World-first discovery: Insulin gives an extra boost to the immune system

University Health Network researchers, Dr. Sue Tsai and Dr. Daniel Winer.

Toronto General Hospital Research Institute (TGHRI) scientists have demonstrated, for the first time, how insulin boosts the immune system to improve its ability to fight infection. Their findings were published today in the prestigious scientific journal Cell Metabolism.

The paper, titled, “Insulin receptor mediated stimulation boosts T cell immunity during inflammation and infection,” was a collaborative effort by first author Dr. Sue Tsai, postdoctoral fellow, and senior authors, Dr. Daniel Winer, Anatomical Pathologist, University Health Network and Scientist, TGHRI and Dr. Shawn Winer, Anatomical Pathologist, St. Michael’s Hospital.

To date, much work has been done looking at the role of insulin in organs and tissues such as the liver, muscle and fat, to understand regulation of blood sugar and how the body metabolizes or turns it into energy. However, little is known about how insulin impacts the immune system.

“We have identified one of metabolism’s most popular hormones, specifically the insulin signaling pathway, as a driver of immune system function,” says Dr. Dan Winer. “Our work characterizes the role of this signaling pathway in immune cells, mainly T cells, opening up avenues in the future to better regulate the immune system.”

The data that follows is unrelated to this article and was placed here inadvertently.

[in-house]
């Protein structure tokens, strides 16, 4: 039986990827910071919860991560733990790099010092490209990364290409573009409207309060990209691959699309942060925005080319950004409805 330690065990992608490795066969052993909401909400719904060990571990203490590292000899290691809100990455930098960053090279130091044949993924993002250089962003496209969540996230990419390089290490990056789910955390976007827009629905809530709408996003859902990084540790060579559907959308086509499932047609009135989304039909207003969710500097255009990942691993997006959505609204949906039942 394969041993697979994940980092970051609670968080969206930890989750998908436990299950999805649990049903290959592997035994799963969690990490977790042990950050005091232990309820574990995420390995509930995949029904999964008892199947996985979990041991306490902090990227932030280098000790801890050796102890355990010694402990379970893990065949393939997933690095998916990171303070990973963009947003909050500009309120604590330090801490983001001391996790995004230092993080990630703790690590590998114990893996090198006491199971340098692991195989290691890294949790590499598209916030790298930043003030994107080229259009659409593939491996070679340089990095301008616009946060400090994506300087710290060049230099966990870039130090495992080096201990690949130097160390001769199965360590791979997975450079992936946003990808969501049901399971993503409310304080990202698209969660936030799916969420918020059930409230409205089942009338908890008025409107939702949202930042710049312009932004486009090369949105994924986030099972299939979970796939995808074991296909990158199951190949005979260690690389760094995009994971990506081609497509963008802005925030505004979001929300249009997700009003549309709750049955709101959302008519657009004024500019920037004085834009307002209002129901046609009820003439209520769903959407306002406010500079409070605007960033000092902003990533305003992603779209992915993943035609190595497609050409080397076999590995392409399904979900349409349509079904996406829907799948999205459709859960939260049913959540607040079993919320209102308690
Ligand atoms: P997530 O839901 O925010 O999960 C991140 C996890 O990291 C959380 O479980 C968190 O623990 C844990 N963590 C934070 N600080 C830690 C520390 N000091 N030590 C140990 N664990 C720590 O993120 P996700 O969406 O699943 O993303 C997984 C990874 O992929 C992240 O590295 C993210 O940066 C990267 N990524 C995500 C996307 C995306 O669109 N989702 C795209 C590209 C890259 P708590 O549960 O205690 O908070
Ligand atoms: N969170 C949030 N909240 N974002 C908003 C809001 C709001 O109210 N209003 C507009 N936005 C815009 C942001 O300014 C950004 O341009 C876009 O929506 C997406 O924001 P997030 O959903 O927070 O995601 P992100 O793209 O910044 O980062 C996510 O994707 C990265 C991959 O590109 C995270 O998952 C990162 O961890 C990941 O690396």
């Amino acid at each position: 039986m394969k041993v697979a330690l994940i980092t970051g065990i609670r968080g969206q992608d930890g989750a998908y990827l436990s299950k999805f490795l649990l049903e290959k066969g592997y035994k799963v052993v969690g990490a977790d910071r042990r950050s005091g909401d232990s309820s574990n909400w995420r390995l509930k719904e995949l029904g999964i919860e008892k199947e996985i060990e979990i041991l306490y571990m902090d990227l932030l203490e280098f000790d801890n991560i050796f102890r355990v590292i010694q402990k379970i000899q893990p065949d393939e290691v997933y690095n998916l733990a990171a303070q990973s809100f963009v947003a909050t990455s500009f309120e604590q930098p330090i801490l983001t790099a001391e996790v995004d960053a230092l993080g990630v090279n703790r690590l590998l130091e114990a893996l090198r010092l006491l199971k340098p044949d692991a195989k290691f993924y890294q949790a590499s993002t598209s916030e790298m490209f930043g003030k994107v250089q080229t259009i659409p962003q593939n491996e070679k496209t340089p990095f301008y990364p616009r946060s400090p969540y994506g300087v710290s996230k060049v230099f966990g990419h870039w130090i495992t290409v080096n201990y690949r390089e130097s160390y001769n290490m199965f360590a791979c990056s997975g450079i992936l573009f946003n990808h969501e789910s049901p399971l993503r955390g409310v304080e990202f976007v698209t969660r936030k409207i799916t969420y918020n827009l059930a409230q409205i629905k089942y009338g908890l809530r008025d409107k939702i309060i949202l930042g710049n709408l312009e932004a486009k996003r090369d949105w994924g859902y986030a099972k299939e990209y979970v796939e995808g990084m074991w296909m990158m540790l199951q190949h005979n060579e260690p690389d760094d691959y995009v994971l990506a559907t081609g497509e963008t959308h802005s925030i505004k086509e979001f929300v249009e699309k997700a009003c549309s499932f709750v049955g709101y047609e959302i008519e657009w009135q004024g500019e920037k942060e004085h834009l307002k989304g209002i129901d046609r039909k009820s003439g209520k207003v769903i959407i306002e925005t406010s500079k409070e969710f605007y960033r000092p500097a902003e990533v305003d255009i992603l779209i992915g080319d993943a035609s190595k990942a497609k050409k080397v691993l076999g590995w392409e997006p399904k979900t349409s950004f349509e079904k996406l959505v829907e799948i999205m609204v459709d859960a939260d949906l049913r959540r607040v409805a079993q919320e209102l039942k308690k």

This new research helps to explain why insulin-resistant individuals, such as people living with or at high risk of developing Type 2 diabetes, may have weakened immune responses and increased susceptibility to developing severe infections.

The insulin signaling pathway that the scientists discovered could provide new targets for treatment and help to reduce complications in people living with diabetes. This discovery also has potential impact beyond diabetes as it could be harnessed to either boost the immune response to create vaccines, or dampen it to help heal inflammatory illnesses such as arthritis, ulcerative colitis and Crohn’s disease.

Donors to Toronto General & Western Hospital Foundation played an important role in advancing this research, along with the Canadian Institutes of Health Research, Diabetes Canada, the J.P. Bickell Foundation, and the Banting and Best Diabetes Centre at the University of Toronto.

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